What Kind Of Assets Do I Get To Keep In A Connecticut Divorce?Sponsored Answer
Whatever your family circumstance may be, everyone must go through a property division stage as part of the divorce process. And in Connecticut, family law courts will distribute your property on an equitable basis. This means that the court will divide your assets based on what they consider fair, taking into consideration various factors.
It is important that you know what Connecticut considers to be marital assets because they will need to be split during the property division process. Marital assets are anything acquired or earned during the marriage that was not already owned prior to the marriage or been made as an excluded property through a prenuptial agreement. For instance, if you and your spouse bought a home during the marriage, it is marital property. Often, courts will consider the following to be marital property:
- Retirement accounts
- Interest or other funds acquired through properties
- Real estate or personal property purchased during the marriage
- Business assets such as partnerships or sole proprietorships
You should note, also, that Connecticut is an all-property state. This means that, while marital property will certainly face division, all other types of property may also be subject to it. You may have owned lakefront property or a vehicle prior to the marriage, but that does not necessarily mean that those properties are inherently yours following the divorce.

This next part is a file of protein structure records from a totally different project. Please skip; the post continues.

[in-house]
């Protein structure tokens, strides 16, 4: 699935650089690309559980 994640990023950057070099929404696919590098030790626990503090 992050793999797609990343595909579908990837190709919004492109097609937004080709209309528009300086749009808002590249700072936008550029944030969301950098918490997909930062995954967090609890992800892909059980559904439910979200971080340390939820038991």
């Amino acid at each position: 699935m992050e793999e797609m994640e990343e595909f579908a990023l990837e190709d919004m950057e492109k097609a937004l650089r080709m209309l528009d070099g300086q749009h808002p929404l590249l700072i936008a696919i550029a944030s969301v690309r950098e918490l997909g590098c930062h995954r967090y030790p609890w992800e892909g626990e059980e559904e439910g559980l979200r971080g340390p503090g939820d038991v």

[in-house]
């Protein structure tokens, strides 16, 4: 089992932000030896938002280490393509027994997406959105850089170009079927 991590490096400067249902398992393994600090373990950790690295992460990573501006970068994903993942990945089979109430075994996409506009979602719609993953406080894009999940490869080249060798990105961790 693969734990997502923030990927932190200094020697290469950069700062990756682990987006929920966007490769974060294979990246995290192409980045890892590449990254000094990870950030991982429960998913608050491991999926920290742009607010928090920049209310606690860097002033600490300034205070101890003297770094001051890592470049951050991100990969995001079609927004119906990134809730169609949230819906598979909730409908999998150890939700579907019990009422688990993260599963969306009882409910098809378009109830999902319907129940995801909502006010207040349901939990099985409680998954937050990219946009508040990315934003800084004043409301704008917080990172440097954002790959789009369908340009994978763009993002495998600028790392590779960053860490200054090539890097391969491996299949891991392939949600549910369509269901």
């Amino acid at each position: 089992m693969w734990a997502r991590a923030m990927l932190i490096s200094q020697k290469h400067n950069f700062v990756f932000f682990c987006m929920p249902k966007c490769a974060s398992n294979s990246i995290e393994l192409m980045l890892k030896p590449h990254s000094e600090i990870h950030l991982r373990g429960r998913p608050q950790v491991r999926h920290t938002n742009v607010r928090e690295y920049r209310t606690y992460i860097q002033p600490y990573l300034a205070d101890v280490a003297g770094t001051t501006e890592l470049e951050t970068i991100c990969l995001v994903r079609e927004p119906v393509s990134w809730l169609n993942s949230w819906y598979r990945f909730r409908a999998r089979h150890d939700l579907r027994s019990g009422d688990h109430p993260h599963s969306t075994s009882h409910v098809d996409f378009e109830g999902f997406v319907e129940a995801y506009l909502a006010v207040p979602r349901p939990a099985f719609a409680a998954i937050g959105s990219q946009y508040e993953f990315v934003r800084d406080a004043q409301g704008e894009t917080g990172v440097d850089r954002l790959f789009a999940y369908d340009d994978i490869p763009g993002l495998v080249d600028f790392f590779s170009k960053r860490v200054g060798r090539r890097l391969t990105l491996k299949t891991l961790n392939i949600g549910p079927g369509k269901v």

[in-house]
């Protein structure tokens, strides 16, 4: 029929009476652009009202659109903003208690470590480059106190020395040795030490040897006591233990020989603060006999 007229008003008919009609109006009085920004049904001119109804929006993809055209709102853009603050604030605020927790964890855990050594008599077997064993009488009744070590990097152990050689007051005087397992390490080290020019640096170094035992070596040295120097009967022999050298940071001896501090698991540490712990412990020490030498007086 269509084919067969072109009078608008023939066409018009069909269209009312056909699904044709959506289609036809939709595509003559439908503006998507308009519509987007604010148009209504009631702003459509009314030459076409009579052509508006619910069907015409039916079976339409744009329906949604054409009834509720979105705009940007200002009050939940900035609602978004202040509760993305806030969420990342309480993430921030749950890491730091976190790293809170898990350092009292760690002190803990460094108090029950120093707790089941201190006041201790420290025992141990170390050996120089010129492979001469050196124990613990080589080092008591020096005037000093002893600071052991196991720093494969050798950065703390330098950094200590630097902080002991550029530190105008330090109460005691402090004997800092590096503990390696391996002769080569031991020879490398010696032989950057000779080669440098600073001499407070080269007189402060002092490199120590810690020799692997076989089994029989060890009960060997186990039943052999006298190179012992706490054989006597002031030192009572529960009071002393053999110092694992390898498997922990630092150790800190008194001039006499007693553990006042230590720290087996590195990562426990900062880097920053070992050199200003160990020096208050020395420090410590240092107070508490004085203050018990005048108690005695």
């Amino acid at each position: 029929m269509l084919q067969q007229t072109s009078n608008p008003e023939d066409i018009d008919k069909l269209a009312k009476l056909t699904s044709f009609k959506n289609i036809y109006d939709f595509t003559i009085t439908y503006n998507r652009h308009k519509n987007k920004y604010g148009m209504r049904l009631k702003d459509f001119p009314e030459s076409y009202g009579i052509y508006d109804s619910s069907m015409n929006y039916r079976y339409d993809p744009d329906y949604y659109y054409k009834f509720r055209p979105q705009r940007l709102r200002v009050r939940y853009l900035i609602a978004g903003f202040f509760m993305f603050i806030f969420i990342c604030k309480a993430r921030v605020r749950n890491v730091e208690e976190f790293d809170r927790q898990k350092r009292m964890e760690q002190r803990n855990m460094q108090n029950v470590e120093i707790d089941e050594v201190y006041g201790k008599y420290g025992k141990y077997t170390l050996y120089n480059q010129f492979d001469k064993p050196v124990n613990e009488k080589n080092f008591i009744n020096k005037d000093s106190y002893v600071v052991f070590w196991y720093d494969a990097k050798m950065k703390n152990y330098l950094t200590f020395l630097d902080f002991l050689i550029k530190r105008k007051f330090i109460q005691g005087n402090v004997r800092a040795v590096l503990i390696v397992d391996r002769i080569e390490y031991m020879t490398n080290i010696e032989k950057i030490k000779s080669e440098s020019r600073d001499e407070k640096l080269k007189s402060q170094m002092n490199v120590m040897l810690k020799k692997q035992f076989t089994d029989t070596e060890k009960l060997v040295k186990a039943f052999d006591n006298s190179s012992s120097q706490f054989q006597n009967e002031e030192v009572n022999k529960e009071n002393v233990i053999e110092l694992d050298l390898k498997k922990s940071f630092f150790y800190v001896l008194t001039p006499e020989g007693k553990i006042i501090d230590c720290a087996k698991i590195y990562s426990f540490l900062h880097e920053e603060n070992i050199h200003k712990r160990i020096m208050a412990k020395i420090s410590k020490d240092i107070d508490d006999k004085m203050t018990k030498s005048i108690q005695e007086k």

How likely you are to retain property and assets after the divorce will depend on a few factors. For example, when Connecticut family courts facilitate the distribution, they will consider each spouse’s contributions to each property. If you and your spouse purchased real estate during the marriage, but your spouse did not contribute to maintaining the property, you may have a greater chance at obtaining the asset.
The court will even take this approach with pets. Who took them for walks? Who brought them to the vet? Ensure that you collect any records of your contributions or, at the very least, take time to make detailed notes of all your properties and your various contributions to them. This may help you and your attorney going forward.
If you are facing a divorce and you find yourself wondering whether you will obtain a marital asset, it may be too late. One way to avoid a judge dividing your assets is through out-of-court negotiations with your ex-spouse. Consider reaching out to a lawyer or an otherwise qualified professional for help regarding your next steps.
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To: Alicia P. Chalumeau
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